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James Bradbury
James Bradbury is an international politics opinion columnist for The Stanford Daily. His goal for "Outside the Bubble" is to provide accessible, (hopefully) informative and slightly opinionated context for the week's world news headlines. James is a sophomore from McLean, Va. majoring in linguistics. To contact him, please email jbradbur 'at' stanford.edu.

A people’s choice

India didn’t vote the Congress out because of their welfare schemes: They voted the Congress out because, time after time, welfare schemes were all they offered. Prime Minister Manmohan Singh—the very man who as finance minister under Narasimha Rao had spearheaded the implementation of the Bhagwati reforms—was an invisible (and usually inaudible) leader whose deep loyalty to the Gandhi family, for whom a new welfare proposal was the solution to every problem of government, consistently won out over his better policy judgment.

Long live the King

Last Wednesday, Thai Prime Minister Yingluck Shinawatra was removed from office by Thailand’s Constitutional Court. This week, now-ex-PM Yingluck – the least corrupt prime minister in modern Thai history – faces a five-year ban from politics at the hands of the country’s National Anti-Corruption Commission. These moves are only the latest in a decade-long struggle that pits Thailand’s aristocratic establishment against a tycoon they view as a traitor, its urban middle class against newly empowered rural masses and King Rama IX’s privy council against the very man set to succeed to the throne.

“There are no supermen”

It will take a level of optimism in the face of unceasingly bad news that perhaps only Bassem Sabry was really capable of, but there is a way forward. The one constant in the last three years of Egyptian politics is that public expectations have consistently been unreasonably high; that each government, upon failing to meet those expectations, has received more blame for the country’s problems than it deserves.

No “U” in Colombia?

That so-called Uribismo quickly upended the Colombian political environment, previously characterized by a relatively stable opposition between the Liberal Party and the Conservative Party. Although Uribe was subject to term limits, popular support for his policies—his approval ratings were regularly upwards of 70 percent—led several factions to unite around their common support for a constitutional amendment that would allow a second Uribe term; this “U Party” won more votes in the 2006 legislative elections than either of the traditional parties.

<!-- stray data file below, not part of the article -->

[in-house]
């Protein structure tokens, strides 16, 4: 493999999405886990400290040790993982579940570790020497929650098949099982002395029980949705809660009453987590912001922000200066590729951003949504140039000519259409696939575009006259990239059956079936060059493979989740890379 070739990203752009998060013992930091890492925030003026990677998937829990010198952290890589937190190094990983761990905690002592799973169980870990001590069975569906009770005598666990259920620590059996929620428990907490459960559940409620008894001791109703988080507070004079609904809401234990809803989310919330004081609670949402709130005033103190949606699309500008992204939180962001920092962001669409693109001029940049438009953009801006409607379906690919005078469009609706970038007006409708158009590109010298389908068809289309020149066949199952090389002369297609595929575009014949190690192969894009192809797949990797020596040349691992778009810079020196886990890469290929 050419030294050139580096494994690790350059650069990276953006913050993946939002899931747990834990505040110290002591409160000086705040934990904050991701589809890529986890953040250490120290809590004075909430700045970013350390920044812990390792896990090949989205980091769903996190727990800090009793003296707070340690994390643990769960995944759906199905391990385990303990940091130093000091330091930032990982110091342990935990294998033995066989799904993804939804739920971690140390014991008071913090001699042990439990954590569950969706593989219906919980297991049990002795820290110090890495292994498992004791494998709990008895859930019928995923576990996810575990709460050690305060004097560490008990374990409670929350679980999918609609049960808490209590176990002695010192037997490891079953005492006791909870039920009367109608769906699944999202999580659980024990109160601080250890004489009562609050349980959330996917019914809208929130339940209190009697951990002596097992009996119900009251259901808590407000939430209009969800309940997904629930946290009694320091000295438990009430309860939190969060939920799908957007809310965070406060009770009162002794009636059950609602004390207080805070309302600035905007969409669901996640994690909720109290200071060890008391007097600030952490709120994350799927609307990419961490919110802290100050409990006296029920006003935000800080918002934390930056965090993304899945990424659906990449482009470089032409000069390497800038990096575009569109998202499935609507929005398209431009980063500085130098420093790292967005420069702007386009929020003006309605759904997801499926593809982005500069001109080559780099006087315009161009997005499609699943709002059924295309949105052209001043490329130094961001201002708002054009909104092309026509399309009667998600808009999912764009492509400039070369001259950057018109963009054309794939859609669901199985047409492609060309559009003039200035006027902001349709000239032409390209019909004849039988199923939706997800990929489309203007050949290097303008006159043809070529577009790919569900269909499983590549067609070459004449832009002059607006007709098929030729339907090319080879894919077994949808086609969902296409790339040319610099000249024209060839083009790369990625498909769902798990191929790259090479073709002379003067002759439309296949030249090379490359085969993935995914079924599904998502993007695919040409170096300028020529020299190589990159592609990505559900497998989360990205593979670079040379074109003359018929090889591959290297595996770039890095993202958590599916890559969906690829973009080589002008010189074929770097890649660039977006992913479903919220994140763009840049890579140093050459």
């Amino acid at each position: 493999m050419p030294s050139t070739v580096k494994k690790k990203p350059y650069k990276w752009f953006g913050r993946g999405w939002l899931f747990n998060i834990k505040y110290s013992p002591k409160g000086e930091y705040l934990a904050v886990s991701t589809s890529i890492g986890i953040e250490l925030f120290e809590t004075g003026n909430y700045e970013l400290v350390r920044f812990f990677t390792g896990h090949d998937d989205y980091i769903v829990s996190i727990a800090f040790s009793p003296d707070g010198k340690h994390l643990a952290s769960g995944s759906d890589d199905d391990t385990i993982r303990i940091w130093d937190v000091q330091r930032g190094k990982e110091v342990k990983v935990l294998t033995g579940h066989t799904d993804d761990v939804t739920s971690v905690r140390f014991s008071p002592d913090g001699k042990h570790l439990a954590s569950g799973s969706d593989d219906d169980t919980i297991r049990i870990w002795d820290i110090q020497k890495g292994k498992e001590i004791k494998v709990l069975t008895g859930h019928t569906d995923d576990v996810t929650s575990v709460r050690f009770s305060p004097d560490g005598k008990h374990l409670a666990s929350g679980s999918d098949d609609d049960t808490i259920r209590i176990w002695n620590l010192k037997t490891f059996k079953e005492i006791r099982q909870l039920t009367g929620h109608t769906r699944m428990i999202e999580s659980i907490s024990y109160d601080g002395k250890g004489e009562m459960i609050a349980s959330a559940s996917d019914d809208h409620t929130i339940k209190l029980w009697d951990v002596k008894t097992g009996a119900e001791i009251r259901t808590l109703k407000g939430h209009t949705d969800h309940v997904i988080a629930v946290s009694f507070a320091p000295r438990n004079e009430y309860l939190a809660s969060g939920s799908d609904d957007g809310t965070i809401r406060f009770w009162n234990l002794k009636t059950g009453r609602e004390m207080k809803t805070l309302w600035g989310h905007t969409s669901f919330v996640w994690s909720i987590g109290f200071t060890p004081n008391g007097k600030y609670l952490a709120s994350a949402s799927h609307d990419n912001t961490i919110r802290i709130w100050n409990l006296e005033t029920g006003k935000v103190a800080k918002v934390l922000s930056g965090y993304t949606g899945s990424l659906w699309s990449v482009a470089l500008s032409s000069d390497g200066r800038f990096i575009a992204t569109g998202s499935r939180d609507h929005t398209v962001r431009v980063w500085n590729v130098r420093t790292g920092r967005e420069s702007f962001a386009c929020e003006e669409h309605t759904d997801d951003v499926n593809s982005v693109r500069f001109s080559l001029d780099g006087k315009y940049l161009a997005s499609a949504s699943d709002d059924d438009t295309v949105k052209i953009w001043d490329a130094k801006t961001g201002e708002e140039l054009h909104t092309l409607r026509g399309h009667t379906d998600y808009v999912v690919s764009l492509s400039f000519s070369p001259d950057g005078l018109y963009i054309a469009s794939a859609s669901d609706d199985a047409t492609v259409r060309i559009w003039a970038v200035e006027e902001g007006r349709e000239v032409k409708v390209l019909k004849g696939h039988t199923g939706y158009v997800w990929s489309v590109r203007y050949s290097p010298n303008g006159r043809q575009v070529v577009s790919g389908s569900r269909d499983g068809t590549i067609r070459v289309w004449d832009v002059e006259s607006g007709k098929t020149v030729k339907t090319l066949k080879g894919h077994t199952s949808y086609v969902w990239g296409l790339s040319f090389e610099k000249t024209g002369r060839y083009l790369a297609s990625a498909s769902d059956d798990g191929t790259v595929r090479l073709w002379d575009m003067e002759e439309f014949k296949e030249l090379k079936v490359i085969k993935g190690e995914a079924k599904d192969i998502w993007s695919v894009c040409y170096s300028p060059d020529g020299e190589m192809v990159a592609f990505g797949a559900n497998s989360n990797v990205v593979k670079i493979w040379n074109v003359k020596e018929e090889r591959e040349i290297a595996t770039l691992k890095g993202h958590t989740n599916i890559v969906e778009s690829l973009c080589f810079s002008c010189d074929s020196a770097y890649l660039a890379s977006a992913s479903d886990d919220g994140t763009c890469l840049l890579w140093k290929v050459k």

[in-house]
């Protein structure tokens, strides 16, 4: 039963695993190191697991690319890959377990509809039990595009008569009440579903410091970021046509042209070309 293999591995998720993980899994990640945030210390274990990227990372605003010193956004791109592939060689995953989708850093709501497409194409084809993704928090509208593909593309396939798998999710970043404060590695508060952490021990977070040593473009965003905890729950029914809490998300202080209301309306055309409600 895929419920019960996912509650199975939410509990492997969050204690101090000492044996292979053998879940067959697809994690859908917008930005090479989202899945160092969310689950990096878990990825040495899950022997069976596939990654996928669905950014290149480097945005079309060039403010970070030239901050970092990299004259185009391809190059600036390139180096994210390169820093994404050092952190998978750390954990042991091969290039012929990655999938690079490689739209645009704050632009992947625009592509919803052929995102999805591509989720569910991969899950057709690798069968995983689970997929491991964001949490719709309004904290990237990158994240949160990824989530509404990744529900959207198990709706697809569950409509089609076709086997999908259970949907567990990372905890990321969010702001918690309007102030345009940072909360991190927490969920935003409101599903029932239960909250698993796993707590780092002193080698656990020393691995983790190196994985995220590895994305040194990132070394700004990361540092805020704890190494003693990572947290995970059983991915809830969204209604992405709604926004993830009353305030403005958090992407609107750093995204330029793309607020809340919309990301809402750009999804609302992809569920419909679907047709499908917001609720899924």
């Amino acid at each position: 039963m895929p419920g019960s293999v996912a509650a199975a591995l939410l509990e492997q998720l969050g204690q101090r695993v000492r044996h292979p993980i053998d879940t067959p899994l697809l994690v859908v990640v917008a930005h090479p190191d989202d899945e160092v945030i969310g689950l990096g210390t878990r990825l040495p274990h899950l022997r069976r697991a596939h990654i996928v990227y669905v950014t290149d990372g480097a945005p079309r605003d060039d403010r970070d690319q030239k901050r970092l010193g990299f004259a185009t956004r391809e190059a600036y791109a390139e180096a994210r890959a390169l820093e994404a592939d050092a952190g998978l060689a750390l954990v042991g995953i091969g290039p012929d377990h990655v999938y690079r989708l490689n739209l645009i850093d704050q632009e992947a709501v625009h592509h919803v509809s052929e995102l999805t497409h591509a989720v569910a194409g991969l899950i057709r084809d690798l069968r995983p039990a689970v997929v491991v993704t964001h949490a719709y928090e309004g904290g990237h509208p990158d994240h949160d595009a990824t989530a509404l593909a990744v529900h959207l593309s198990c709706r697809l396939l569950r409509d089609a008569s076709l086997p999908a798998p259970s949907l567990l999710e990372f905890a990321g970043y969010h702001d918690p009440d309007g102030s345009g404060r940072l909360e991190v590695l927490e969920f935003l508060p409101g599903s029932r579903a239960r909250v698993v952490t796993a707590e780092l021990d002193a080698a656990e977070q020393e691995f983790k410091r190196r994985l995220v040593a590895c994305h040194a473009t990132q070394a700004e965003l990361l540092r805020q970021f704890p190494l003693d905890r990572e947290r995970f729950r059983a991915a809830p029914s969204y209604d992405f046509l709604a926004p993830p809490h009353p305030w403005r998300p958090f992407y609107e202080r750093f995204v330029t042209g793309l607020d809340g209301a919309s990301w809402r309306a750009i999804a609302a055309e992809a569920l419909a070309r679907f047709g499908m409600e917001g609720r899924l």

In Defense of Turkish Democracy

The election results—in particular, the relatively poor performance of the Kemalist opposition—only serve to confirm the new landscape of Turkish political power: a landscape composed of three people and the three organizations they control. The AKP under Erdoğan, the PKK under Öcalan (who influences the movement from prison) and the Hizmet under Gülen all represent well-organized movements with charismatic and forward-thinking leaders and, most importantly, fresh ideologies, each of which in their own way mark a break with the seemingly tired Western political discourse.

Papa Putin: Russia’s Narrative of Paternalism

Over the weekend, the “Russian military intervention” that I claimed last week was “unlikely” came to pass, and on Tuesday morning Russian President Vladimir Putin gave an hour-long press conference—at times rambling, almost stream-of-consciousness; at times frustrated and impatient—where, instead of explaining why Russia had invaded Crimea, he denied that the occupying soldiers were Russian…

Revolution in Ukraine: Take Two

“In order to cut electricity consumption, it has been decided to switch off the light at the end of the tunnel.” Such was Ukrainian comedian Dmytro Chekalkin’s line upon the 2010 inauguration of President Viktor Yanukovych. After a decade of failed reform and economic collapse under the first two post-Soviet leaders and another decade of…

In Venezuela, Ideology and its Consequences

There is something starkly impressive in the Venezuelan government’s accomplishment, in the ideological construction of an alternate universe so thoroughly divorced from reality and yet so thoroughly integrated into the political fabric of the country. The Venezuelan economy is not on the brink of collapse because of covert “economic warfare” carried out by a shadowy…

European Modernity: Tragedy, then Farce

A prominent Stanford professor (whom I won’t name because he wasn’t speaking to be quoted) was only repeating the consensus among the political and economic elite when he told me after a talk on Monday that, simply because Europe was the first to modernize, modernization will always and everywhere involve Westernization. His point was that…

Wanted: A Foreign Policy

A decade ago, as the initial campaign of “shock and awe” in Iraq drew to a close and Afghanistan prepared for its first post-invasion elections, President George W. Bush used a speech at the National Endowment for Democracy to lay out a radical new American foreign policy. He announced that “the United States has adopted…a…
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